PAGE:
by Phil Parkinson
Systems and I.T. Coordinator, CBN Europe

Paternal Patterns

As men, and as fathers, we are called to be giant killers. But what does that mean?

In our lives, there are certain patterns, traits, or habits that are unhealthy for us, but that we naturally gravitate towards. These can be a wide array of things: laziness, lust, lack of commitment, addiction, cynicism, to name but a few.

These can be just things we have fed as a result of unwise choices, but sometimes they are a result of things that have been passed down the generations. You may call it a ‘natural disposition,’ which often means that without care and attention, you can slip into these patterns. And while we should reflect on how we have been created; we need to fight some of these giants in our lives.

Take addiction, for example. If you know that the generations before you had a tendency to become easily addicted to things like gambling or alcohol, but didn’t do anything about it to change, then it’s a disposition that is passed down that says, ‘that’s just the way you are,’ and, ‘that will always be a part of our family.’

So how can this giant be killed?

And we’re not doing this on our own.

God says in His Word that He will ‘never leave us or forsake us,’ and this means He is there for us as we face down these giants in our lives.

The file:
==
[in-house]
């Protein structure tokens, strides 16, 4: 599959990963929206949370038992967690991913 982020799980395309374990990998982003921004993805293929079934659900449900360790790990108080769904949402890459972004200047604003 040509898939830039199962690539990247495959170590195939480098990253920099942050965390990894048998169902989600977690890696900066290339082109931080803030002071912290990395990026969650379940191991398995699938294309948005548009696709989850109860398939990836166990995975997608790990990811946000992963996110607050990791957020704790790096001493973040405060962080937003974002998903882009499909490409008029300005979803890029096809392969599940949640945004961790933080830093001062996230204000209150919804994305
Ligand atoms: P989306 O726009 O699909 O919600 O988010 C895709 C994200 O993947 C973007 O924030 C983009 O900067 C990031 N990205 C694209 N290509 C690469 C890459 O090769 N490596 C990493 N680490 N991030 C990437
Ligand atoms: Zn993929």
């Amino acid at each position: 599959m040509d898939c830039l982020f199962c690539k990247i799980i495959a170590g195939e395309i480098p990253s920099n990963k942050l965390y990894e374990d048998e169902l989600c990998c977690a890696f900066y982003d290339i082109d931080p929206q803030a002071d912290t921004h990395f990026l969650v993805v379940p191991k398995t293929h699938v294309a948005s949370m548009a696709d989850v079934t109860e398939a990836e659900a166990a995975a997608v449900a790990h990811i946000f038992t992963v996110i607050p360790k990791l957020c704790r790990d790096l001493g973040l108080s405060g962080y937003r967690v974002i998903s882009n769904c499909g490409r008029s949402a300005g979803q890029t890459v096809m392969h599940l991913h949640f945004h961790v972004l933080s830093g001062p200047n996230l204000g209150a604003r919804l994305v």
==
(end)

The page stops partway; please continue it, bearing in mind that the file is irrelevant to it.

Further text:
As a parenting team, you have the responsibility but also the opportunity to bring up your children in a way that is unique to you. Taking inspiration from other parents, including your own, is good and healthy, but be sure to be guided by God in making decisions.

When your daughter reaches up for you, she wants you to embrace her because you are her safe person. When your son wants to play-fight, he knows that you won’t intentionally hurt him (although the odd bump on the head can happen sometimes!).

They aren’t waiting for you to read a manual on how to deal with them, they are waiting for you to be active in their lives. That’s the best kind of parenting. As they are growing up, they will remember the quality time you spent with them much more than whether their nap times were at the correct point in the day or whether they learnt to walk before the other toddlers in their social circles.

Another thing to remember is that each of your children are unique.

They may all feature the same DNA, but they are anything but identical to each other. And we need to recognise that we need to parent them differently too. When one child is loud and confident and loves to chat to anyone, we shouldn’t look at another one of our children who is quiet, reserved and who may hide behind us as wrong or try to push them to be like the others in any way.

It’s about using a different approach for each child and seeing their individual potential. Each personality in your family will have strengths and weaknesses, even ourselves! It’s our job to discover the potential in each of our children and pull as much of it out as possible.

Seeking advice and reading books are not wrong to do but remember that God has already given you everything you need to do this well. Rely on Him and read His Word for the best guidance. 

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